A stock character represents a certain type of person or stereotype, such as a brave hero or a clumsy waiter.

In ancient Rome, tragedies became less popular as people enjoyed and preferred the entertainment value of a comedy.

Roman pantomime is a dramatic story told without words and characterized by the use of gestures, beautiful costumes, and masks.

Mime emerged during Roman theatre as a way to interact with the chorus using dance and gestures.
Drama in ancient Rome reflected cultural beliefs and history.

The cultures of ancient Rome had an influence on modern-day drama and theatre.
Skills & Procedures
Create dramatizations based on comedy and tragedy.

Explore pantomime and mime as dramatic forms.

Use stories as an inspiration for dramatic expression.
First Nations, Métis, and Inuit knowledge shared through storytelling can
  • share teachings and histories
  • communicate values and beliefs
  • show gratitude and reverence
  • demonstrate reciprocity
  • reflect spirituality
  • contribute to healing
  • guide and direct choices and actions
Communities in Alberta may share their cultural traditions through a variety of formal or informal dramatic practices, such as readings, recitations, and storytelling.

Cowboy poetry is a form of performance that grew out of the culture of cowboys telling stories.
Drama and storytelling in Alberta can reflect the culture of those who came before us and those who live here now.
Skills & Procedures
Investigate storytelling in a variety of Alberta cultures or contexts.

Discuss knowledge that First Nations, Métis, and Inuit can share through storytelling.

Explore cowboy poetry as a form of dramatic expression.
Storytelling and ceremony were significant aspects of First Nations culture for hundreds of years before the arrival of the Europeans.

First Nations storytelling in New France reflected traditions and beliefs that continue to be honoured and celebrated today by First Nations, Métis, and Inuit.

Protocols related to how or with whom stories are shared were part of First Nations culture in New France and continue to hold significant importance today.

The Theatre of Neptune, by Marc Lescarbot in 1606, is considered one of Canada’s first formal European plays that incorporated music, including trumpets, cannons, and choral singing.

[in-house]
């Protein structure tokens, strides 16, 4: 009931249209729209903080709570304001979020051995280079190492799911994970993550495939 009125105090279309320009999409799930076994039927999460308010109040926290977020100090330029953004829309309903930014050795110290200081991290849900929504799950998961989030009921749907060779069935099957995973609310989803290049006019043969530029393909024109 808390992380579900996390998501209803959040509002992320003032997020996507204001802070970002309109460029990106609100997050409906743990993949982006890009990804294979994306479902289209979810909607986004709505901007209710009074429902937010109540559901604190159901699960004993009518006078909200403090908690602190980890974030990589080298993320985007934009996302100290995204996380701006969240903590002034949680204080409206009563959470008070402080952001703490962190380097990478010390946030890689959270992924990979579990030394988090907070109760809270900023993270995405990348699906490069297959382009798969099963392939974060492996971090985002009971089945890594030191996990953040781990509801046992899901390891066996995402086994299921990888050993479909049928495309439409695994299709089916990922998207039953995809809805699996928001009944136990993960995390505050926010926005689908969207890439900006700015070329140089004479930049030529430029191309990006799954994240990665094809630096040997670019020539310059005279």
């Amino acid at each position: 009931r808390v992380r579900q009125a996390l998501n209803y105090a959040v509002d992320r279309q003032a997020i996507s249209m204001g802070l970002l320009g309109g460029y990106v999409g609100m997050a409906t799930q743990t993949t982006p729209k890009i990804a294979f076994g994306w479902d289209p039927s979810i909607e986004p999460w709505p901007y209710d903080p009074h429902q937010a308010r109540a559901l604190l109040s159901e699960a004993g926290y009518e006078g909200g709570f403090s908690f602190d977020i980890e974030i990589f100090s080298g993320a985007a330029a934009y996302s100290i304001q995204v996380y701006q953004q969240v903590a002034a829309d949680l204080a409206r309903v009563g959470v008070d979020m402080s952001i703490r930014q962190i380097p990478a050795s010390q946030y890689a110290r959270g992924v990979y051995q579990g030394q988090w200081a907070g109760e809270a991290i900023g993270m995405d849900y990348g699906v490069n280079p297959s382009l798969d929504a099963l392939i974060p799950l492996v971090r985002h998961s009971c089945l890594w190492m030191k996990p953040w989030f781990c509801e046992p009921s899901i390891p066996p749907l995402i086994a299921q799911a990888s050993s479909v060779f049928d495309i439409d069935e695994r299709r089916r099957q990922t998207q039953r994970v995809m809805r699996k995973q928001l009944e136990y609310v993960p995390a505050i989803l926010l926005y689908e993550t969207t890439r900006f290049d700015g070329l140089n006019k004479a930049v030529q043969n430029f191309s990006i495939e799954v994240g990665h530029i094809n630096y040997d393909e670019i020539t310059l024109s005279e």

The performance of The Theatre of Neptune took place on barges and canoes in Port Royal, and depicted French exploration and expeditions to Acadia.

Theatre in New France was primarily performed by community members to provide entertainment and to celebrate the establishment of the French community.
Drama in New France reflected a combination of culture and traditions that served different purposes for the people who lived there.
Skills & Procedures
Experience storytelling from various cultures.
Performers throughout the Middle Ages often used their art to transfer and preserve their skills and traditions.

Performers may have been part of a membership called a guild and travelled and performed throughout various communities.

Drama in the Middle Ages used various dramatic forms, including
  • mime
  • acrobatics
  • juggling
  • singing (minstrels)
  • storytelling
  • shadow puppetry
  • narrative drama
Some performances in medieval Europe happened inside churches, while others were held outside, in towns and villages, for everyone to see.

Performances in medieval Europe included various kinds of drama, such as
  • stories based on the Bible
  • interludes, which are short comical plays
  • farces based on unlikely situations
Theatrical performances in medieval Islamic cultures included poetry recitations and storytelling that occurred outside.

Rumi (1207–1273) was an important Muslim poet who influenced many cultures and whose poetry is still recited today.

Culture was revealed through dramatic performances during the Middle Ages.
Skills & Procedures
Experiment with dramatic forms used in the Middle Ages.

Explore poetry as a form of dramatic expression.